Then the grass opened up. Maribelle recognized their path as a wide game trail. Made by elephants, maybe? They followed the trail to the left.
“So how many times have you come to Africa, Mr. Hamm?” Maribelle asked.
“This is my fourth extended visit,” Hamm answered. “It’s where the money is. The company’s always got work in Africa for a guy like me.”
“That sounds very mercenary, Mr. Hamm,” Judith said.
“I prefer the term ‘soldier-of-fortune,'” Hamm said. “More PC.”
“Of course,” Judith said. “WEBwatch would never employ a mercenary.”
“I do whatever kind a’ job needs to be done,” Hamm said. “Within limits, of course. No wet work. Least not in the official sense.”
“Wet work?” Maribelle asked.
“What he means is, he doesn’t take money to kill people,” Judith said.
“Naw. I do that for free.” Hamm snickered. “Just kiddin’, ladies. I have been through three wars here, if you can call ’em wars. But I always left it to the rebels and the warlords to do the killin’.” He cleared his throat, spat. “I was in Rwanda, with that group
countin’ mountain gorillas, durin’ that last uprisin’ some years back, when three-fourths of the country’s population got wiped out. You could smell the corpses for ten miles in any direction, gettin’ ripe in the sun.”
“Nice,” Maribelle muttered.
“Truth be told, I’m just an overpaid bodyguard,” Hamm said.
“Well, I’m grateful that WEBwatch feels our bodies are worth guarding,” Judith said. “Moreso as of late, with what happened to those poor missionaries.”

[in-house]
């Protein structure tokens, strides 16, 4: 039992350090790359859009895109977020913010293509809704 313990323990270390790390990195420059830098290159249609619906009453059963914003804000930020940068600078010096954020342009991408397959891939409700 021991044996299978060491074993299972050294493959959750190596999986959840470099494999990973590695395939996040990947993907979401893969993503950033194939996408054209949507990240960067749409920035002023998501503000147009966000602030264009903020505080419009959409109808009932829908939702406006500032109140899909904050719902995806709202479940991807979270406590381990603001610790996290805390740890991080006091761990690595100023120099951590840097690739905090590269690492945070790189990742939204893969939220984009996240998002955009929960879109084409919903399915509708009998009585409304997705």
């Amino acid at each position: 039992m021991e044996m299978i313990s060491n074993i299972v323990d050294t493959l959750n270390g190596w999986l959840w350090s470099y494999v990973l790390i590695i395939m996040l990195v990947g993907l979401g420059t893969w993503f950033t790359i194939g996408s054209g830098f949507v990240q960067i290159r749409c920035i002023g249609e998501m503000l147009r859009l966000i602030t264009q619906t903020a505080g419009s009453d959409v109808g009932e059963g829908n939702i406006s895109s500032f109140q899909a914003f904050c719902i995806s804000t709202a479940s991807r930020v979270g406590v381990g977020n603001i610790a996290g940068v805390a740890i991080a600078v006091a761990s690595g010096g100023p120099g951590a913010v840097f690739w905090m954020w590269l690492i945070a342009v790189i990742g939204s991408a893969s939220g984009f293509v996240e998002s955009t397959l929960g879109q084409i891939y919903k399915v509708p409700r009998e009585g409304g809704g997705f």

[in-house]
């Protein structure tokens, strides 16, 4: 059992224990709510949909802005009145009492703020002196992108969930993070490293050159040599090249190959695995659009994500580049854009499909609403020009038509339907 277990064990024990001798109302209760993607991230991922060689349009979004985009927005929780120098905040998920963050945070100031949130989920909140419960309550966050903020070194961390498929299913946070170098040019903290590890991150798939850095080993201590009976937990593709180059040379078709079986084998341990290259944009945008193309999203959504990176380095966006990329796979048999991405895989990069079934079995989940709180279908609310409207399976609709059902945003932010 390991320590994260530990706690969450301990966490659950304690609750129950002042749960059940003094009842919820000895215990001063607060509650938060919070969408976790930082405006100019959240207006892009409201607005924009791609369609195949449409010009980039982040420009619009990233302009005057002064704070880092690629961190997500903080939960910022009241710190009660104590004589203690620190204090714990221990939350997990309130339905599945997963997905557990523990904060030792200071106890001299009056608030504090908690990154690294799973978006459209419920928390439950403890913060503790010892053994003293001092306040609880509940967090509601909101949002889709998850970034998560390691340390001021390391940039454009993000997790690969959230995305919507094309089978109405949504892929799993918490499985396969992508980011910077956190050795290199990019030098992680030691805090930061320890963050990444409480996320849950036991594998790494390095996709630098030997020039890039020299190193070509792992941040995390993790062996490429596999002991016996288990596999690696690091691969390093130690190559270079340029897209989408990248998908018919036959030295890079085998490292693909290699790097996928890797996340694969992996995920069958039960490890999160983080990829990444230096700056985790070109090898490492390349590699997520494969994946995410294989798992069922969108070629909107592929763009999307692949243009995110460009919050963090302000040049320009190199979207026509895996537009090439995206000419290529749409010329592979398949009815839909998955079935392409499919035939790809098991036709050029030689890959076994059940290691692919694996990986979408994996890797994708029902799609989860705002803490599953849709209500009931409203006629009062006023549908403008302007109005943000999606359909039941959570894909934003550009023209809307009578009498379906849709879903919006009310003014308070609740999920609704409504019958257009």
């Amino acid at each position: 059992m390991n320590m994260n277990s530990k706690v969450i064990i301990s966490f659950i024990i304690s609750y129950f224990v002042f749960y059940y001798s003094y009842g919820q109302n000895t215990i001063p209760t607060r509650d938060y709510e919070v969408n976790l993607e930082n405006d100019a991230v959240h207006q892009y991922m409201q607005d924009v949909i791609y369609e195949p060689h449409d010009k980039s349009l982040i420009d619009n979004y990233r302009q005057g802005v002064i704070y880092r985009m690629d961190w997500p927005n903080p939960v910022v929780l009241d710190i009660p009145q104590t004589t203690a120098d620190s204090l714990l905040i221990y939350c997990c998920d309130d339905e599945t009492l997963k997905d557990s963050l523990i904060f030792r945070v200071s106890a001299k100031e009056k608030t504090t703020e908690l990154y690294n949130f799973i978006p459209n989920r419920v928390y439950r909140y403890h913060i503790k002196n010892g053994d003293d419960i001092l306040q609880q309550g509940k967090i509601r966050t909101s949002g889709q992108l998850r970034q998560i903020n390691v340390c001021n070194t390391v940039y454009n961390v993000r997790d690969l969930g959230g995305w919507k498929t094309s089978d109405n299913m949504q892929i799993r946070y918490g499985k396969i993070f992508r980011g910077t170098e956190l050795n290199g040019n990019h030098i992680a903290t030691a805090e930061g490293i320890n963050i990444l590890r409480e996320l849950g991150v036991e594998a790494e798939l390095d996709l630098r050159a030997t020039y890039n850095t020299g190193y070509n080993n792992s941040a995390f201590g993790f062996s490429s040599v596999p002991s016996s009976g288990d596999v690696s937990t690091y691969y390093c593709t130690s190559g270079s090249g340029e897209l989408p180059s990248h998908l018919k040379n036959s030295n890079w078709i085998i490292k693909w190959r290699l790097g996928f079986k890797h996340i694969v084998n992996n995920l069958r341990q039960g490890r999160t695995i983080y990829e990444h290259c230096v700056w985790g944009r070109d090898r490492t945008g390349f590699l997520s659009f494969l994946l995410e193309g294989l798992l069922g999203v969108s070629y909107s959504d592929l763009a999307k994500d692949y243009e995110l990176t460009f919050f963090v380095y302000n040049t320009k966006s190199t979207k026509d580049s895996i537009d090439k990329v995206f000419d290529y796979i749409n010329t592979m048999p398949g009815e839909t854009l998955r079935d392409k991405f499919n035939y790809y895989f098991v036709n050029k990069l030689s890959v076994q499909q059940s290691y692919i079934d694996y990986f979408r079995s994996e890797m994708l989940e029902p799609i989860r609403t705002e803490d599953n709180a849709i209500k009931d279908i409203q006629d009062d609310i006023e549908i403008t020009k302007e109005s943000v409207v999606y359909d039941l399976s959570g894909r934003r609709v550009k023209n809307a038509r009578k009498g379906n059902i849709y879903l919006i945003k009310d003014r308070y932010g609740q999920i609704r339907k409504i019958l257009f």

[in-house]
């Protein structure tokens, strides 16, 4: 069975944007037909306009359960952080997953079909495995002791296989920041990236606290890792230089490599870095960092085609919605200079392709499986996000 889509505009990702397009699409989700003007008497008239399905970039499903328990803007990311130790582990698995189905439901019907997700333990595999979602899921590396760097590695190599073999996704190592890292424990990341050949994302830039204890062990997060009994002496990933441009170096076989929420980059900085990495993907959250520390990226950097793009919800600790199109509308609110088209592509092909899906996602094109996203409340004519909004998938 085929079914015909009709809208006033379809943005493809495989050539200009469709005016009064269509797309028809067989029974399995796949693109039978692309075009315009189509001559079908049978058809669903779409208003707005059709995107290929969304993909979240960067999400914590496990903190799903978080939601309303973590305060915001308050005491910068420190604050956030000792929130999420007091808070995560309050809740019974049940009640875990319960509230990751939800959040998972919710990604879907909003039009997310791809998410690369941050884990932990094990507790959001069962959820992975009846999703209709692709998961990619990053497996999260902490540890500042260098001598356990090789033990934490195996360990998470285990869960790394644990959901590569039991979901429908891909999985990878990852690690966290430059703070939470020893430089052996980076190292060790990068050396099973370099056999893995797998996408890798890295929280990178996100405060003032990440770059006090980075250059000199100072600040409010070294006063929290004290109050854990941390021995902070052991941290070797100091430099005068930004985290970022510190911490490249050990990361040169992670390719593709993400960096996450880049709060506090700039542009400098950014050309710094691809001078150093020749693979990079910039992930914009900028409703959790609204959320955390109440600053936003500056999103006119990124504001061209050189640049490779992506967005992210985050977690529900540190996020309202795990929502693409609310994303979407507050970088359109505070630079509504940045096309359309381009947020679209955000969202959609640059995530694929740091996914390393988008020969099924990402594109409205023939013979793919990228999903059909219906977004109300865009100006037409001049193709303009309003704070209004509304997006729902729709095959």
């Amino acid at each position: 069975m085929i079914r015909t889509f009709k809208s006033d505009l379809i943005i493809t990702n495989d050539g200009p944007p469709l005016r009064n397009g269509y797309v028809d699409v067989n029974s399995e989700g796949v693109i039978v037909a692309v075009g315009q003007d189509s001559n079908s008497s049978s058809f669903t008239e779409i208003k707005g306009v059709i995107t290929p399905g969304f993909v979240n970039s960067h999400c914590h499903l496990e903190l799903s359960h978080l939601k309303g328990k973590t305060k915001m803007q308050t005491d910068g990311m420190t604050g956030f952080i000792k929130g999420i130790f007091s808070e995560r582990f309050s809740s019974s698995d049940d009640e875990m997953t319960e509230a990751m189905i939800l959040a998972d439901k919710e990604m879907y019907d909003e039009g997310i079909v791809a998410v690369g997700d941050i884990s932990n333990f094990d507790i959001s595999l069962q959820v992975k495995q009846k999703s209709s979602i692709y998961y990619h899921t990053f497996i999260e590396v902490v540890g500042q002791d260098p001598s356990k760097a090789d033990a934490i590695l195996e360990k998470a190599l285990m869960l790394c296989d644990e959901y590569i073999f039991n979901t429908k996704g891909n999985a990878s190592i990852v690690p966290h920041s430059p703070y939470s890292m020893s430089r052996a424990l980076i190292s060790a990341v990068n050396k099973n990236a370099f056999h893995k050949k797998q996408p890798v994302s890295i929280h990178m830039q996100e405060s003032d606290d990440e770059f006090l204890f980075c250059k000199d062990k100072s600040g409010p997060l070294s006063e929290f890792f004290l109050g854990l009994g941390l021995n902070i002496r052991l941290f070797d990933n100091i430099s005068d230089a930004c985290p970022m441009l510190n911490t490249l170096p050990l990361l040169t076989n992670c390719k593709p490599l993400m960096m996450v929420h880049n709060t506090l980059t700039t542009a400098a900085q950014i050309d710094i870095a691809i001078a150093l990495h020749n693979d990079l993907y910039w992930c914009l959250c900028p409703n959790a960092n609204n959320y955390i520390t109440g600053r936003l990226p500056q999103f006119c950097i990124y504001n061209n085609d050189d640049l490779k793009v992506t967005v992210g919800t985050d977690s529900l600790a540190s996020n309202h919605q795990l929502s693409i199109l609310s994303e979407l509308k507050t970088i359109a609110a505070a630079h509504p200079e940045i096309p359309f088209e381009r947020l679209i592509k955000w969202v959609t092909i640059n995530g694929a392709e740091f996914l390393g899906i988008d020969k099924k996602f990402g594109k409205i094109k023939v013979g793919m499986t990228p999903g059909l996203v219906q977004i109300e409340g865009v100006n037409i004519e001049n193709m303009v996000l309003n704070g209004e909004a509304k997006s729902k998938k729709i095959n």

“Tried preachin’ to the wrong audience, didn’t they?” Hamm said.
“My people did not kill them!” One of the native men said. It was the first time any of them had spoken since they’d left the village.
“Easy, Cochise,” Hamm answered. “Nobody’s sayin’ you did it.”
“The Warumbi would not kill such men of peace!”
“Relax.” Hamm put a hand on the man’s shoulder. “We’re all friends here, right?”
The man nodded, but the others scowled at Hamm. Maribelle wanted to ask more about the missionaries but was afraid to. *It was a missionary who taught the Blackmane to…*
“Speakin’ of dead,” Hamm said, “here we are.”
The group spread out. Now Maribelle could see what he was talking about. A dead zebra lay just off the game trail. The grass around it, crushed to the earth, was stained red with blood. Hamm approached the carcass and scattered a swarm of blowflies and other insects. They filled the air, an angry buzzing cloud. Maribelle put her hand over her mouth.
“Got your camera ready?” Hamm said.
Maribelle came closer. “This is evidence?” she asked.
The carcass was half-eaten, not pleasant to look at. The ribs were exposed; all the animal’s belly; its eyes were gone. Raw meat bleached pink by the sun, blood evaporated or drank by insects.
“No sign of scavengers,” Hamm said. “They won’t touch it. It’s tainted.” He pointed. “Look here. See the throat, the head?”
Maribelle grimaced. “I see it just fine.”
Judith Mocker gasped. “Oh, I do see!”
“What?” Maribelle said.
“Lions tend kill with their jaws, dear,” Judith said. “They bite down, suffocate their prey if the unfortunate animal doesn’t die right away. But look here. The throat hasn’t got a mark on it.”
“Head’s twisted clean around,” Hamm said. “Complete one-eighty. Snapped the neck.”
“What does that mean?” Maribelle asked, though she thought she understood.
“This animal wasn’t killed by a lion,” Judith said. “It was killed by something with hands. Something that kills the way a man would kill.”